Editorial: 2012- what you can be sure of

Winston Peters. Photo / APN
Winston Peters. Photo / APN

As the old year turns into a new one, newspapers traditionally intone sagely about the 12 months just past. Hindsight being invariably 20/20, it is no hard task to seem wise after the event.

It is harder to look forward and try to imagine what this year holds - not least because there is much of 2011 that New Zealanders in general, and Cantabrians in particular, do not need reminding of.

Forecasting is foolhardy in the newspaper business, of course: ask distinguished journals such as Scientific American, which declared in 1909 that the automobile had "reached the limit of its development", and the New York Times ("A rocket will never be able to leave the Earth's atmosphere", it said in 1936).

It is more prudent never to say never, and keep the time horizon short. Having taken those precautions, we feel we're probably on safe ground making the following predictions for 2012.

Alas, aftershocks will keep shaking Christchurch for a while yet. We don't know when or how strong the quakes will be, and people who say they do are charlatans.

Respectable geoscientists talk in terms of probability, not certainty.

Commentators up and down the country will continue to salute Cantabrians' stoic resolution in the face of such trials and Cantabrians will wish that everyone would shut up about stoic resolution, which is doubtless in short supply in that neck of the woods these days. We can only send our compassion - along with more concrete help - to communities that must now be suffering from chronic trauma.

We confidently predict that Winston Peters, newly returned to the political firmament, will twinkle the same way he has always done - and will not deliver an uncomplicated and unambiguous answer to a simple question at any time in the next 12 months.

John Key will decline to have elocution lessons to stop him pronouncing "stretch" as if it began with an "sh", while reducing all polysyllabic words to monosyllables. He will tell his advisers that his impenetrable mangling of the English language contributes to his "man in the shtreet" image and that, in any case, it is to a politician's advantage if nobody can understand what he is saying because then he can't be accused of failing to do what he said he'd do.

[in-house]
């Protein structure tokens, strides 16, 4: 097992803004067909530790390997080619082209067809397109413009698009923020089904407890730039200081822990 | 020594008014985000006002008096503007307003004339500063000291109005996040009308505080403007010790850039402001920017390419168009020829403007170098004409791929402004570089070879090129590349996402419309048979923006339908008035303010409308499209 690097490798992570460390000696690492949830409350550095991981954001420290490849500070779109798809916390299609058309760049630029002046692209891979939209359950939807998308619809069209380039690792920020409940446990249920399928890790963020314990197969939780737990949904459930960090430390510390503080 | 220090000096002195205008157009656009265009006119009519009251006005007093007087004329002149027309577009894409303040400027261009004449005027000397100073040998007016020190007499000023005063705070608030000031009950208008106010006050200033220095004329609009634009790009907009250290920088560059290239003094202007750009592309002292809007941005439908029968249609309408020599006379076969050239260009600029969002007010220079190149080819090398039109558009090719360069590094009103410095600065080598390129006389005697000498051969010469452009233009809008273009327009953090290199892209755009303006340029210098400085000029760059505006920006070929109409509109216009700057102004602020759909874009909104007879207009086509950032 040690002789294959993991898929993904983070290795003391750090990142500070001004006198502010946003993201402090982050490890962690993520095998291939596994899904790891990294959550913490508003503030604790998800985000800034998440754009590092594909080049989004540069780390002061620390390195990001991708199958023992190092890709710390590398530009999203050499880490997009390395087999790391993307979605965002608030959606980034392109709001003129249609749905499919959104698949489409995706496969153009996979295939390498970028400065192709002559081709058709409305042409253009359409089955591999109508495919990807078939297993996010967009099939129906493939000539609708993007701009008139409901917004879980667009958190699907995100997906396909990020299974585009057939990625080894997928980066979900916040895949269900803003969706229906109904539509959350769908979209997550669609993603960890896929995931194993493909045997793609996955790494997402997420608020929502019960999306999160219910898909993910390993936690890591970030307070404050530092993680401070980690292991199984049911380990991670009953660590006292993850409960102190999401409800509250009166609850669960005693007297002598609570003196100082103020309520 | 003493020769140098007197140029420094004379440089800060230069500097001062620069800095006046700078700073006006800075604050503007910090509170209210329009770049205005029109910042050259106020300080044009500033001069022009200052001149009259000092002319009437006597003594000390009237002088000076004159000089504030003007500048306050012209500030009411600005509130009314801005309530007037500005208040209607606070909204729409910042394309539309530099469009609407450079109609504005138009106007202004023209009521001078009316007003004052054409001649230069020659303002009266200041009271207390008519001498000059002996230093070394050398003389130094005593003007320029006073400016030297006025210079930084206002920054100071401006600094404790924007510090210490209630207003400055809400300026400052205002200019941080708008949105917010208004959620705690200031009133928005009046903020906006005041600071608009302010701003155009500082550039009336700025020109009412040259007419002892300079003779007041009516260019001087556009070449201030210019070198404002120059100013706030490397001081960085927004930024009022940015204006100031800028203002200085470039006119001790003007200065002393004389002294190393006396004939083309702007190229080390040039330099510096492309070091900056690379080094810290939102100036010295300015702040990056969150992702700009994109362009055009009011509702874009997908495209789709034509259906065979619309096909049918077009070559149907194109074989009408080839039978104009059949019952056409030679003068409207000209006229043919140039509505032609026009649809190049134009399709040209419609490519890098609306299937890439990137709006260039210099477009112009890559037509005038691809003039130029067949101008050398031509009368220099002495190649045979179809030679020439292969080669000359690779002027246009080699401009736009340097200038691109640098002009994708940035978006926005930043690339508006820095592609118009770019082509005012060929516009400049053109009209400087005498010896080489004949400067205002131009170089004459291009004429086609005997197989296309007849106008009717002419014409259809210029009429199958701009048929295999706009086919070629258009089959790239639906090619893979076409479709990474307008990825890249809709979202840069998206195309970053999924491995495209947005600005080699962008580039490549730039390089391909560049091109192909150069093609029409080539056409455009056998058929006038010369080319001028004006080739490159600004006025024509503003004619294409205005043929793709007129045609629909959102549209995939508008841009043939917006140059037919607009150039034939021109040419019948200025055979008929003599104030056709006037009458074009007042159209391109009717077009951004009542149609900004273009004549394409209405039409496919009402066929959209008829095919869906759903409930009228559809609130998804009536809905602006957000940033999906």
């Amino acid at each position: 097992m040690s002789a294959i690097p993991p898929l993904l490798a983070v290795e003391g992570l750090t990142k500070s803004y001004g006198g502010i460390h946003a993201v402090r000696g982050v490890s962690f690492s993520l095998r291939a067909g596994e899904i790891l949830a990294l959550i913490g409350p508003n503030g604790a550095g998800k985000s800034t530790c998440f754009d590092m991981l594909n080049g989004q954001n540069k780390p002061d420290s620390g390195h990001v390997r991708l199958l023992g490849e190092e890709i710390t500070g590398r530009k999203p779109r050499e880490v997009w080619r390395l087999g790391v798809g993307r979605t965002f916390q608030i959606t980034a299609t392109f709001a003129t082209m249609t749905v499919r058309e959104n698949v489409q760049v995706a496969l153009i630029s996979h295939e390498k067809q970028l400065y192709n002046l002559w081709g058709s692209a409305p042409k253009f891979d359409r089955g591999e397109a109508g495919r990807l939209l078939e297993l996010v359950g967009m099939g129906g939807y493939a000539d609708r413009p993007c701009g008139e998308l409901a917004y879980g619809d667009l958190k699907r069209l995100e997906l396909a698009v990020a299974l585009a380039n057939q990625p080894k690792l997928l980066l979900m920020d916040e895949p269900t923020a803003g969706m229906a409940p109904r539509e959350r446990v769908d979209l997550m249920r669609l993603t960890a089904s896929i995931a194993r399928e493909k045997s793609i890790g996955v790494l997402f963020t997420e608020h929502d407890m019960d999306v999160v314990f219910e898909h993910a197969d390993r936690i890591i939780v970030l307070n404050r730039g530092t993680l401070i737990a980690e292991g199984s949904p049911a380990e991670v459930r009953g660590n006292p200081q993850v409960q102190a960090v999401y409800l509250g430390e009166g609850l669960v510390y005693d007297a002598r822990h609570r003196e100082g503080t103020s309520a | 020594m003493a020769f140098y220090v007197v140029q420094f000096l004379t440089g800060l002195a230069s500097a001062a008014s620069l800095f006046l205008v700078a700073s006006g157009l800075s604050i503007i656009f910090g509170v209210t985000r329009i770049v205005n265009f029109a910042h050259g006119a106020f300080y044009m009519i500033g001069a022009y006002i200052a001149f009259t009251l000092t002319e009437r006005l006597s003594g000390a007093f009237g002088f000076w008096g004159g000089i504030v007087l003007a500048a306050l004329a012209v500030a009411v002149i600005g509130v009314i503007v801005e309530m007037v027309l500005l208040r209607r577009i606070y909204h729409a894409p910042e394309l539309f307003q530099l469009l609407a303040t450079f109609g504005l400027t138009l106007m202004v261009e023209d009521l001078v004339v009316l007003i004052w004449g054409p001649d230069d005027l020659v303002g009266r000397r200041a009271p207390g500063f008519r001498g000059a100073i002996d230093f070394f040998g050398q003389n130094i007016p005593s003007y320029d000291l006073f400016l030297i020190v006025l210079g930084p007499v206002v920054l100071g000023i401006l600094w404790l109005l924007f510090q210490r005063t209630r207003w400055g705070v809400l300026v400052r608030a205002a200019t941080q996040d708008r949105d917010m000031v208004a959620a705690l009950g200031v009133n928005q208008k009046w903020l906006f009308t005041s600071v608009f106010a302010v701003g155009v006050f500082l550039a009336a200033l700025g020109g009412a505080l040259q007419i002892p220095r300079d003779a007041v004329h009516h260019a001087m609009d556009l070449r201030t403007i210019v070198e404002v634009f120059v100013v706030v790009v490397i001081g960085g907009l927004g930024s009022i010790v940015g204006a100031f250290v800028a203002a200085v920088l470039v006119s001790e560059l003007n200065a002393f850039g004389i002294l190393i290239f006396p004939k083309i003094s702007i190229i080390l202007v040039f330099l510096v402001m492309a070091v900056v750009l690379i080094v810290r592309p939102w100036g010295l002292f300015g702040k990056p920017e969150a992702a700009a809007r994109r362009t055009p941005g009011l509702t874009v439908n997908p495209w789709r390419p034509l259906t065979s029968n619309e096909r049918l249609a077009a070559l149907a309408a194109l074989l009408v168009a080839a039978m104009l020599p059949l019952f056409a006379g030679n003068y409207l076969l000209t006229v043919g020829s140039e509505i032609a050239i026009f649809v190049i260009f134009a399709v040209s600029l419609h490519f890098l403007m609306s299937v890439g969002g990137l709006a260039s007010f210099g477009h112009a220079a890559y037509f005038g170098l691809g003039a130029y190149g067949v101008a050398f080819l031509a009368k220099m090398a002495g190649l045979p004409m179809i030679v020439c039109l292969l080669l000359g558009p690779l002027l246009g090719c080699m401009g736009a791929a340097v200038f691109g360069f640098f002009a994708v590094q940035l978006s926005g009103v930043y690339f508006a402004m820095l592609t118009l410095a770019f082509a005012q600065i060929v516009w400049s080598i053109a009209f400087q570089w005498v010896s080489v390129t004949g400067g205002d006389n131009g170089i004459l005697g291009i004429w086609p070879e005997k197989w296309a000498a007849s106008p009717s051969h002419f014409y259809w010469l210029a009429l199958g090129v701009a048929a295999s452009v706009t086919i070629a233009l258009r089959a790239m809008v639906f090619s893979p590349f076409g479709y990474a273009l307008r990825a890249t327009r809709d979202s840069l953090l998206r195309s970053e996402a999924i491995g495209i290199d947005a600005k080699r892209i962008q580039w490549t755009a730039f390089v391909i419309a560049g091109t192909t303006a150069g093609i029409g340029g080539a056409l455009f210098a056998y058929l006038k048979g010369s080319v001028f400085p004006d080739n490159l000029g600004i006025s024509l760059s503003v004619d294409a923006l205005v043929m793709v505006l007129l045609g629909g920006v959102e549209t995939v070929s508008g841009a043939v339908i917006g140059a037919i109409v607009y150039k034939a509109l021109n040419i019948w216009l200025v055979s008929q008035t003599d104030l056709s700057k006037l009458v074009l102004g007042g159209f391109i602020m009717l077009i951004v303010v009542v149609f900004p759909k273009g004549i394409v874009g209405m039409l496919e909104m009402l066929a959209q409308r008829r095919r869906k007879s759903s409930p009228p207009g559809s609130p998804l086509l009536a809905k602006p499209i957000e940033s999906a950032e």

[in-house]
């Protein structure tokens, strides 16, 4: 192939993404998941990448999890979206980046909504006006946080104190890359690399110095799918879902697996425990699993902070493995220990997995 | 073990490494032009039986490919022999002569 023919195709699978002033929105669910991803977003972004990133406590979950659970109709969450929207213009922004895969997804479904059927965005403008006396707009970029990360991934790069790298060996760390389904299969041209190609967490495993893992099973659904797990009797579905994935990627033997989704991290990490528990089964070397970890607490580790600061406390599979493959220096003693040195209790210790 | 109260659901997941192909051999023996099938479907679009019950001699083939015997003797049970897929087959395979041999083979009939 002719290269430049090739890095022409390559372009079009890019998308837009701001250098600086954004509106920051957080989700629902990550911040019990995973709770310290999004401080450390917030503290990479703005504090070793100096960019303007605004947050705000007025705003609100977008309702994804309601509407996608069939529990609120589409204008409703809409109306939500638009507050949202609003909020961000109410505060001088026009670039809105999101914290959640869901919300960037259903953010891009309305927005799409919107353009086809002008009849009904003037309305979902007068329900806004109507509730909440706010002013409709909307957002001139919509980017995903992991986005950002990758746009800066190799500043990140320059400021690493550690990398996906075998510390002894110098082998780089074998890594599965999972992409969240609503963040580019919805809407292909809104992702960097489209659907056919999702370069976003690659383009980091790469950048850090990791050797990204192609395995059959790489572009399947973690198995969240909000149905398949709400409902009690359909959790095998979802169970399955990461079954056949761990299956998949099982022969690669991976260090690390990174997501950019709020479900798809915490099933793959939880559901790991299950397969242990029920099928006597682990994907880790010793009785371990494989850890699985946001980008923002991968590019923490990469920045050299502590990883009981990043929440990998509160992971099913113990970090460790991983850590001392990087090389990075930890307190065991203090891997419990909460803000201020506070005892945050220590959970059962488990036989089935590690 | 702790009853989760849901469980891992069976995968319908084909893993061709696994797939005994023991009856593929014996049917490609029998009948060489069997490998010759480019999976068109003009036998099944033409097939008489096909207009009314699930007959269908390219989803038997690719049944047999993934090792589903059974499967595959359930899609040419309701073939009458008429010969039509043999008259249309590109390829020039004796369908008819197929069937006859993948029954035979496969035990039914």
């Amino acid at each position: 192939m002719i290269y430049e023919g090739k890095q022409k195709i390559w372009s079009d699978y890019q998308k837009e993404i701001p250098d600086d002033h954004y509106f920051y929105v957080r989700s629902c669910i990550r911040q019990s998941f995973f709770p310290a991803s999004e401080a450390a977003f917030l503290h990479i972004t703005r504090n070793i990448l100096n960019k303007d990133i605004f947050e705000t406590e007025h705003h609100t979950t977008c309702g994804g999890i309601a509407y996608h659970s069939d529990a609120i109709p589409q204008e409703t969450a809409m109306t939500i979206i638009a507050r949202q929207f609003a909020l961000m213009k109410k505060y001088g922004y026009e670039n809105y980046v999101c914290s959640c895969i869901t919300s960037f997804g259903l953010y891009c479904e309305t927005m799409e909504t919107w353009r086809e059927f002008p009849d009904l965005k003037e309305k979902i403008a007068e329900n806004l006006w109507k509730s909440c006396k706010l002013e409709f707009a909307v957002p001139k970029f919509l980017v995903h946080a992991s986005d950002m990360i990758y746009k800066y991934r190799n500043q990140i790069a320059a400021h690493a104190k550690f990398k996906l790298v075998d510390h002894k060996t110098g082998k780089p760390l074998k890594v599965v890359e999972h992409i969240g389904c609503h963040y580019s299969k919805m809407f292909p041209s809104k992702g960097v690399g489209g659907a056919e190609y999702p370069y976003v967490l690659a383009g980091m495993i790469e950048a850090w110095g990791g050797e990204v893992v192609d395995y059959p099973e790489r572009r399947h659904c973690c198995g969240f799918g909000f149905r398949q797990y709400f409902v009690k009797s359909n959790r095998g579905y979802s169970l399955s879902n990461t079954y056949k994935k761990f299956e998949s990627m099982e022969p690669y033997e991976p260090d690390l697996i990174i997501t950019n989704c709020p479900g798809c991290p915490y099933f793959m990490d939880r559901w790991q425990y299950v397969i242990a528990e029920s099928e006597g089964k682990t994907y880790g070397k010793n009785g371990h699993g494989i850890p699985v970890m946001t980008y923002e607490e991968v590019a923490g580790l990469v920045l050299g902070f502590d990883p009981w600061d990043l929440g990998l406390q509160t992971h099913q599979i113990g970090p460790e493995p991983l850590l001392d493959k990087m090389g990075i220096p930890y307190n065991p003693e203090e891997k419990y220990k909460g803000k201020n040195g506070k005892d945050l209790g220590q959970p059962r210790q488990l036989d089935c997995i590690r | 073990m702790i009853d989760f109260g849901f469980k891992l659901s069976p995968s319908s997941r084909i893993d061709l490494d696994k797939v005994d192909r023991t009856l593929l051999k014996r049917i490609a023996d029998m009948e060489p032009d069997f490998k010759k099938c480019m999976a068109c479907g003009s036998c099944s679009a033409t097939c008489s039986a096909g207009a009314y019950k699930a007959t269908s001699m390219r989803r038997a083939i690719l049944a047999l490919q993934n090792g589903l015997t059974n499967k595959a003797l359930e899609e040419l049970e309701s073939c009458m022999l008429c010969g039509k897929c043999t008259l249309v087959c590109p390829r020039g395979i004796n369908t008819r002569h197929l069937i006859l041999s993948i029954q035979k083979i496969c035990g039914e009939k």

Meanwhile, Labour leader David Shearer will start sounding better in public utterances - a safe bet, since he could hardly sound worse - and John Banks and Peter Dunne will continue to generate noise and hot air entirely disproportionate to their very marginal place in the scheme of things.

The price of well-appointed digital television sets will continue to drop, but at nowhere near the rate that the number of programmes worth watching will plummet. Before the year's end, the only shows running on free-to-air television will be infomercials and network news bulletins (which will be indistinguishable from each other) and two new reality shows: one featuring three drivers fighting over one parking spot; the other following celebrities no one has ever heard of while they do their grocery shopping.

Multiplexes will fine-tune staffing levels. At present they work out how many counter staff you need to ensure patrons get to the cinema on time and roster on that many minus one. This year they will make it minus two.

More brutal dogs will attack little children. The dog owners will wring their hands and say the kid must have provoked the animal. More such brutal dogs will be born and will be sold, for big money, to families who cannot afford to keep them much less train them.

Wealthy financiers who stole others' savings and lived high on the hog will holiday in nice places and say they can't see what the problem is.

People will continue to complain about the weather but nobody will offer to do anything about it.

And, with a little bit of luck, for most of us this year will be better than last, if only because we are one year older and wiser.

- Herald on Sunday

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